“The Burning Bush” by Patrick Fenech deals with the spectacle of three of the most prolific fireworks displays in Maltese feasts namely, the feast of St. Joseph in Zebbug, that of St. Joseph in Ghaxaq and the feast of Our Lady in Mqabba.

Fenech’s work is a fertile document of all the aspects of celebratory activity spurred by religion on the Maltese islands. The spectacular colour and visual impact of the Catherine wheels produced by the thirty-six fireworks factories active on the small islands, belie the complex social and religious network in most of Malta’s towns and villages that occasionally escalates into pique between supporters of the various saints and precipitates into riot, sometimes even leading to bloodshed during the actual celebrations.

The photographs also tap on local anthropology, where the men who practice this macho craft are regarded by many as a kind of provincial ‘war heros’ and in fact given state funerals every time they become victims of their own fad and blow themselves up during the production process. Both producers and spectators stand within a few meters of these burning installations, chanting away and eulogizing the name of the patron Saint. There is an absolute disregard to safety as the celebrants are wooed by the flames, colours and the array of firework sounds.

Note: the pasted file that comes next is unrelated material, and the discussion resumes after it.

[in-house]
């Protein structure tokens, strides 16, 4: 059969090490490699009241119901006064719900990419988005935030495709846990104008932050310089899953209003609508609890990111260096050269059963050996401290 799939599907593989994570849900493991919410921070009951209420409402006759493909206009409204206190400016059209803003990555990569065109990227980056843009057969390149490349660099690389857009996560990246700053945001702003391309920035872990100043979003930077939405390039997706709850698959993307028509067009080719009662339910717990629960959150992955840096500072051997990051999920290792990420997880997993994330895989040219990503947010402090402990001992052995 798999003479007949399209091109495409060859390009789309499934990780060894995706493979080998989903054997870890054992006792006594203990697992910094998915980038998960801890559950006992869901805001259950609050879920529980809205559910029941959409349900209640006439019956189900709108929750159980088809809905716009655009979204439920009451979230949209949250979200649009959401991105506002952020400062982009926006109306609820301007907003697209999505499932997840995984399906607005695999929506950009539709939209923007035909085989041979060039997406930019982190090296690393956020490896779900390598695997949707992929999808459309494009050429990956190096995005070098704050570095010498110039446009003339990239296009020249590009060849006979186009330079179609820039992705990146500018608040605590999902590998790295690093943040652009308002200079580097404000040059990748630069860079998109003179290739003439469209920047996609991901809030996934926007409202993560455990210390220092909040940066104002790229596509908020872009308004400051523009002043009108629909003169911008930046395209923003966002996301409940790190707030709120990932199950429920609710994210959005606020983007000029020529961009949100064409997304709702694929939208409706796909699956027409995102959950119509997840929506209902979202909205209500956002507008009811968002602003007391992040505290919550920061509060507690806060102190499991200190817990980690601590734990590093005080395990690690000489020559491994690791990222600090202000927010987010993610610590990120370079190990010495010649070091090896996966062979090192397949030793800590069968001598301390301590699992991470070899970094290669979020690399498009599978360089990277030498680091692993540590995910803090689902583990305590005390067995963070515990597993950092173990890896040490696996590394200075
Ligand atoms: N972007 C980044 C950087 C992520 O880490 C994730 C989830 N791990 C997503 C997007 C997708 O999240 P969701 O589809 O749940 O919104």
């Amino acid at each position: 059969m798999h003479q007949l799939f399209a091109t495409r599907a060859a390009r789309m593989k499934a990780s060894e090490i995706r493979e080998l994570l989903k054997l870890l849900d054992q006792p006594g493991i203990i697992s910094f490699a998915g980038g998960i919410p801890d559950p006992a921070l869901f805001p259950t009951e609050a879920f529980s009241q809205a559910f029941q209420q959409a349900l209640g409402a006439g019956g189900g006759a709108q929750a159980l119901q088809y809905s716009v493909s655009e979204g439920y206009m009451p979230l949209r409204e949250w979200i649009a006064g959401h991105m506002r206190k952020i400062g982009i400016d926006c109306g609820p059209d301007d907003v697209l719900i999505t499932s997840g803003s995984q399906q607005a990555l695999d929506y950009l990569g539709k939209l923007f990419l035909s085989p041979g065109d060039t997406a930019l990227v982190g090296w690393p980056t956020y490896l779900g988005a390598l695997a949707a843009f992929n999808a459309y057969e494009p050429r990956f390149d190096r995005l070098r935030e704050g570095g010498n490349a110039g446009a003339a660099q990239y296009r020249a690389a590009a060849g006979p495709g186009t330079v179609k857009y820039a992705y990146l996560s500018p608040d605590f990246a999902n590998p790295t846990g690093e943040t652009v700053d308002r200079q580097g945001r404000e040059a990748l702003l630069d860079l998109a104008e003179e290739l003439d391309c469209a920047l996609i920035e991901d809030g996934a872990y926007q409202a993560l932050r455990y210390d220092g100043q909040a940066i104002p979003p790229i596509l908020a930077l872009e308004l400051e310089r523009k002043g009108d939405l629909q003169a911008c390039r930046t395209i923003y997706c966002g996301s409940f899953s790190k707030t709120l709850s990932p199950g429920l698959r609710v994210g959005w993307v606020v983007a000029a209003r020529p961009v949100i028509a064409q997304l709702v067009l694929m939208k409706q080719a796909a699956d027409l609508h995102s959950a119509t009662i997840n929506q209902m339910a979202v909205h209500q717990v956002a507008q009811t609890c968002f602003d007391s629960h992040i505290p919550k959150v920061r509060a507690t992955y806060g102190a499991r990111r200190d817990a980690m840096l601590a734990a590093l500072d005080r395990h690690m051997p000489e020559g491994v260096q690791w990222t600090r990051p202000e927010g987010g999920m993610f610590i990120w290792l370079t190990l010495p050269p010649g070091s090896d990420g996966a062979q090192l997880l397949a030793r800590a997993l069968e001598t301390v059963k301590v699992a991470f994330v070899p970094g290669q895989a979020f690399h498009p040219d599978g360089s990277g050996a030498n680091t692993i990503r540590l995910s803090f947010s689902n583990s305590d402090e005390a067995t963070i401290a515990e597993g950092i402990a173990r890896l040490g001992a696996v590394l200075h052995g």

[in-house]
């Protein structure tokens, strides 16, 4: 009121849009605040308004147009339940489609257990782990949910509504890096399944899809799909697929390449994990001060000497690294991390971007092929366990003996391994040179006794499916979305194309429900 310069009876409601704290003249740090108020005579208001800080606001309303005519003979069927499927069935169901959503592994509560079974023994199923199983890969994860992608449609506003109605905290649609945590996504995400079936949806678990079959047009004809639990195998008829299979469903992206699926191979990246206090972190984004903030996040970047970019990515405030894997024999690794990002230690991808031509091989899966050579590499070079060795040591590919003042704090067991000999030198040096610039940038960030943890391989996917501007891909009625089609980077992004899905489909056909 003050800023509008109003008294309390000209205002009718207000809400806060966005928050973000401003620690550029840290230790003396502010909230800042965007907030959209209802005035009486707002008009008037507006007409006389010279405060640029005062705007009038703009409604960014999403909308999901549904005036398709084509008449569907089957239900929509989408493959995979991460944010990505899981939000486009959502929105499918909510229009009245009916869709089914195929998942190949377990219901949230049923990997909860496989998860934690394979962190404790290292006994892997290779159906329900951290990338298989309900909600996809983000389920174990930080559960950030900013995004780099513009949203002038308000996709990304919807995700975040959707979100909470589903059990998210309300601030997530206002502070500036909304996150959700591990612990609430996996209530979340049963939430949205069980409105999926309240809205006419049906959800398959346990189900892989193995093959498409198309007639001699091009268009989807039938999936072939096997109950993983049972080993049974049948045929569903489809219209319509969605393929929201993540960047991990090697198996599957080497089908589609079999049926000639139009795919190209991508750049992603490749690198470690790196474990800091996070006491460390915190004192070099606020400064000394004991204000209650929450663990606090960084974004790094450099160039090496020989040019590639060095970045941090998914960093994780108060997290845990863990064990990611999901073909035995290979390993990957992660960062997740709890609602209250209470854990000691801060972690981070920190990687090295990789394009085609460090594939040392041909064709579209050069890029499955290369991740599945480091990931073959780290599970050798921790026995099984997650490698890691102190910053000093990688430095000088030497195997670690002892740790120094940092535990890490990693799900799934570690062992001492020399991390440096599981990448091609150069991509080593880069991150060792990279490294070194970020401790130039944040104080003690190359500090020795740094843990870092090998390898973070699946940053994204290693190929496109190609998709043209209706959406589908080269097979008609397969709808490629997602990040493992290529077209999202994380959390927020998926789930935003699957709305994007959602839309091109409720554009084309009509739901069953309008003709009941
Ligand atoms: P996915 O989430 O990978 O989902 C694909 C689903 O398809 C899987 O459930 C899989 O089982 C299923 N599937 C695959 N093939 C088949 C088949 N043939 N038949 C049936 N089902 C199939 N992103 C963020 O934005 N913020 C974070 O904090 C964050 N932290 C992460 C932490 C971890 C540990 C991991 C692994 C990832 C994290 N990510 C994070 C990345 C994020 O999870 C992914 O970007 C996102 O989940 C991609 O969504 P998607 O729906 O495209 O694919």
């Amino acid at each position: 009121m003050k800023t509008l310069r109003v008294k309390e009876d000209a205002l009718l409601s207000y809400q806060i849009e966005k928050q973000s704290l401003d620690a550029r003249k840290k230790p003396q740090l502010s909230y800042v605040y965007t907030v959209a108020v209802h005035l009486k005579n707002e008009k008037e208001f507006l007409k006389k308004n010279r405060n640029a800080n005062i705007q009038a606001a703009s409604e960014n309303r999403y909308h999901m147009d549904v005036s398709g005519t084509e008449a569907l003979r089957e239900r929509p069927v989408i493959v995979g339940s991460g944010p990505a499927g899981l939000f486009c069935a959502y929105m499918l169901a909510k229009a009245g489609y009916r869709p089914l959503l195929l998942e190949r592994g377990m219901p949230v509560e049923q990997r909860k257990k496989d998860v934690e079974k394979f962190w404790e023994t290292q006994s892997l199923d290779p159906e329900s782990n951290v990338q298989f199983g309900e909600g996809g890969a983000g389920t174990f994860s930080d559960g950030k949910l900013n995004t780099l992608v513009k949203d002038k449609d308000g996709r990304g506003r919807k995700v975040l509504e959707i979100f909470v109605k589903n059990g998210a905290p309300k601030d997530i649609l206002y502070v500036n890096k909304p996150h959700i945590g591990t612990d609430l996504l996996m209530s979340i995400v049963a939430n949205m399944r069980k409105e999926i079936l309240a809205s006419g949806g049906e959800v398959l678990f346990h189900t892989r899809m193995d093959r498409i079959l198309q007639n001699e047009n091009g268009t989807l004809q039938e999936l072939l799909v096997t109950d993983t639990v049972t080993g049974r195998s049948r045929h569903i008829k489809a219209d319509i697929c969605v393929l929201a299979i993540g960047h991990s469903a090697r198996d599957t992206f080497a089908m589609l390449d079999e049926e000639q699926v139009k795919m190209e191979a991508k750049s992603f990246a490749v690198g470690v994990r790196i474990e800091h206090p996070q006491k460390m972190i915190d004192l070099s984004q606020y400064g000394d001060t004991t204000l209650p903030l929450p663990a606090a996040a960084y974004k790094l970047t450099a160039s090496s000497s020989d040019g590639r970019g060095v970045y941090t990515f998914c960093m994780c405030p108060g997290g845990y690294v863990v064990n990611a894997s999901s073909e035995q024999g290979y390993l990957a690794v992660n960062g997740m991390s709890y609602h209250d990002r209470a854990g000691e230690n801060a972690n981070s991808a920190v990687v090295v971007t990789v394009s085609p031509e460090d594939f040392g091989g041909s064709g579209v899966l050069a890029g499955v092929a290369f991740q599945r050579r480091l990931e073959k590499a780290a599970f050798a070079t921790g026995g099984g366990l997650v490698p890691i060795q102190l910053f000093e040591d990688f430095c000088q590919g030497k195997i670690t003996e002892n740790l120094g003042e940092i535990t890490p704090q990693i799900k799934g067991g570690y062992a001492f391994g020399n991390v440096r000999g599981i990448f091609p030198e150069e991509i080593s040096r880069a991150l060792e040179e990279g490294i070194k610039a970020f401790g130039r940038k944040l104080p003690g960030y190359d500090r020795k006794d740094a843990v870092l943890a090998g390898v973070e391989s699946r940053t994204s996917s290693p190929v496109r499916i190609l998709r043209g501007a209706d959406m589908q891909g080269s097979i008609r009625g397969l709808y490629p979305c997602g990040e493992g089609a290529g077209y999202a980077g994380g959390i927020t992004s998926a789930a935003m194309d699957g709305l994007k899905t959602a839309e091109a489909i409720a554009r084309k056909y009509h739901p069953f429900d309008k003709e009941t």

Fenech’s biblical connotation in the title ‘Burning Bush’ is an obvious pun on the sacred and profane facets of festa celebration in the Maltese islands. The photographs pose many questions – are the Maltese truly Christian or just a synthetic sham? Do the people need to listen again to the voice from the ‘Burning Bush’?

 — Text by Vince Briffa, Artist and curator, Malta

Patrick Fenech was one of three photographers chosen to represent Malta this year at the nightlong projection of photographs from 27 European countries at the Rencontres Festival in Arles. Vince Briffa served as curator for the selections from Malta.